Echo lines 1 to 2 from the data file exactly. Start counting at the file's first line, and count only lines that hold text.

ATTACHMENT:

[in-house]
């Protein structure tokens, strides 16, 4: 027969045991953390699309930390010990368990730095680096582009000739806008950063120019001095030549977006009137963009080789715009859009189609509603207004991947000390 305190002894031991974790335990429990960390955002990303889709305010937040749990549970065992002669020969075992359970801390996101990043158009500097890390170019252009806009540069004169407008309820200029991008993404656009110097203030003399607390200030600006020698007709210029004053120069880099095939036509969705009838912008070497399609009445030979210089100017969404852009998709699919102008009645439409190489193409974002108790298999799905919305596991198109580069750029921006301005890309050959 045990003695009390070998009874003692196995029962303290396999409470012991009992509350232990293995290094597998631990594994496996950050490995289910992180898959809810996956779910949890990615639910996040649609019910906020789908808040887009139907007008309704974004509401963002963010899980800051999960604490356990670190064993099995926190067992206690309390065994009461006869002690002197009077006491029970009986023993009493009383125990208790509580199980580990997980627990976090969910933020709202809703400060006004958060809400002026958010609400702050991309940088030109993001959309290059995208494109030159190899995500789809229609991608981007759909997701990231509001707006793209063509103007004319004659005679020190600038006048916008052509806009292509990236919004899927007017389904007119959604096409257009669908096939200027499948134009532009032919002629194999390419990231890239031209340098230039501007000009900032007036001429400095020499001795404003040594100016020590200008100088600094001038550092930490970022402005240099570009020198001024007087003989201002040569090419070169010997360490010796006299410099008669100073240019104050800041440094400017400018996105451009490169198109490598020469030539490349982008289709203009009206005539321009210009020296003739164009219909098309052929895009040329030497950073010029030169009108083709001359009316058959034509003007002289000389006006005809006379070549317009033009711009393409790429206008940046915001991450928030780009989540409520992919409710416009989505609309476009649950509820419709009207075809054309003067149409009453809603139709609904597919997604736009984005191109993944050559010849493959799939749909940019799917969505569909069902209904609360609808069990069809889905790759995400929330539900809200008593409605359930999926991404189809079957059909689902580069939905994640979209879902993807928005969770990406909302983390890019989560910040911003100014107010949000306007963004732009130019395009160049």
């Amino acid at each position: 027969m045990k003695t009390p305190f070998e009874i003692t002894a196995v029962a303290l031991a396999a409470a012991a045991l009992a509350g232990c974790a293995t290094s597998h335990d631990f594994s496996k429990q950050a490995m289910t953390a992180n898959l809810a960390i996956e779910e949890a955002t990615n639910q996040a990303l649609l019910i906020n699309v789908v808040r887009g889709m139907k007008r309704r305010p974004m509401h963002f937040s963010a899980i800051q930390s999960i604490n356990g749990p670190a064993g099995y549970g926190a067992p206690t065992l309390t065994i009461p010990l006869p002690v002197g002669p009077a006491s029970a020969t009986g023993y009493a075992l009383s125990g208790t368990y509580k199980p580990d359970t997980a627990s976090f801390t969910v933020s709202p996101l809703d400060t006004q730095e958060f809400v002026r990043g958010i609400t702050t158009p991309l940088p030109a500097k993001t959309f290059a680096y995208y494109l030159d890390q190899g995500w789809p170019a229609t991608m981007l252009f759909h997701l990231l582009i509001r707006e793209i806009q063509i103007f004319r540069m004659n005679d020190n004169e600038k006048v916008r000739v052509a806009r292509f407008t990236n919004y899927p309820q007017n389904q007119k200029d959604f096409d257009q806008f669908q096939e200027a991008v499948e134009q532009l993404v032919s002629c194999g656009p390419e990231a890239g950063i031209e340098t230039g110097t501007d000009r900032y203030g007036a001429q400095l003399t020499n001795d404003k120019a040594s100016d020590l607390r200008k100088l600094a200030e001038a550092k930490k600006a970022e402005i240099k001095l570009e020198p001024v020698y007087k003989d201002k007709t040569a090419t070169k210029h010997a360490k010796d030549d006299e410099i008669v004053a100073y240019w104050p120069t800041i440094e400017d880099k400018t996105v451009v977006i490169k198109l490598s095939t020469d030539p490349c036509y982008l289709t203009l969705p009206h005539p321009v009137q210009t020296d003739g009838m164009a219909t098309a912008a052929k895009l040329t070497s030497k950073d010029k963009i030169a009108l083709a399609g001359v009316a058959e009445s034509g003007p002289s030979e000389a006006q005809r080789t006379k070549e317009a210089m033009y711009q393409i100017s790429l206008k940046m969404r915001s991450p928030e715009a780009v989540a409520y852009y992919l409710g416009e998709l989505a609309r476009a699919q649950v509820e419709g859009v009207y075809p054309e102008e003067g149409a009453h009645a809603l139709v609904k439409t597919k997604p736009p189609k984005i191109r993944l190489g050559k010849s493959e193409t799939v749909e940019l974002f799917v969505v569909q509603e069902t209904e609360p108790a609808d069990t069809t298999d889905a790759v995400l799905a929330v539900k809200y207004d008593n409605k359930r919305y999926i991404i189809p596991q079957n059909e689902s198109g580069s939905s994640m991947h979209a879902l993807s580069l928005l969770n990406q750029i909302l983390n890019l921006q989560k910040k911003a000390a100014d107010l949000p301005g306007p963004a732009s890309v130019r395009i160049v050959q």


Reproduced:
[in-house]
């Protein structure tokens, strides 16, 4: 027969045991953390699309930390010990368990730095680096582009000739806008950063120019001095030549977006009137963009080789715009859009189609509603207004991947000390 305190002894031991974790335990429990960390955002990303889709305010937040749990549970065992002669020969075992359970801390996101990043158009500097890390170019252009806009540069004169407008309820200029991008993404656009110097203030003399607390200030600006020698007709210029004053120069880099095939036509969705009838912008070497399609009445030979210089100017969404852009998709699919102008009645439409190489193409974002108790298999799905919305596991198109580069750029921006301005890309050959 045990003695009390070998009874003692196995029962303290396999409470012991009992509350232990293995290094597998631990594994496996950050490995289910992180898959809810996956779910949890990615639910996040649609019910906020789908808040887009139907007008309704974004509401963002963010899980800051999960604490356990670190064993099995926190067992206690309390065994009461006869002690002197009077006491029970009986023993009493009383125990208790509580199980580990997980627990976090969910933020709202809703400060006004958060809400002026958010609400702050991309940088030109993001959309290059995208494109030159190899995500789809229609991608981007759909997701990231509001707006793209063509103007004319004659005679020190600038006048916008052509806009292509990236919004899927007017389904007119959604096409257009669908096939200027499948134009532009032919002629194999390419990231890239031209340098230039501007000009900032007036001429400095020499001795404003040594100016020590200008100088600094001038550092930490970022402005240099570009020198001024007087003989201002040569090419070169010997360490010796006299410099008669100073240019104050800041440094400017400018996105451009490169198109490598020469030539490349982008289709203009009206005539321009210009020296003739164009219909098309052929895009040329030497950073010029030169009108083709001359009316058959034509003007002289000389006006005809006379070549317009033009711009393409790429206008940046915001991450928030780009989540409520992919409710416009989505609309476009649950509820419709009207075809054309003067149409009453809603139709609904597919997604736009984005191109993944050559010849493959799939749909940019799917969505569909069902209904609360609808069990069809889905790759995400929330539900809200008593409605359930999926991404189809079957059909689902580069939905994640979209879902993807928005969770990406909302983390890019989560910040911003100014107010949000306007963004732009130019395009160049």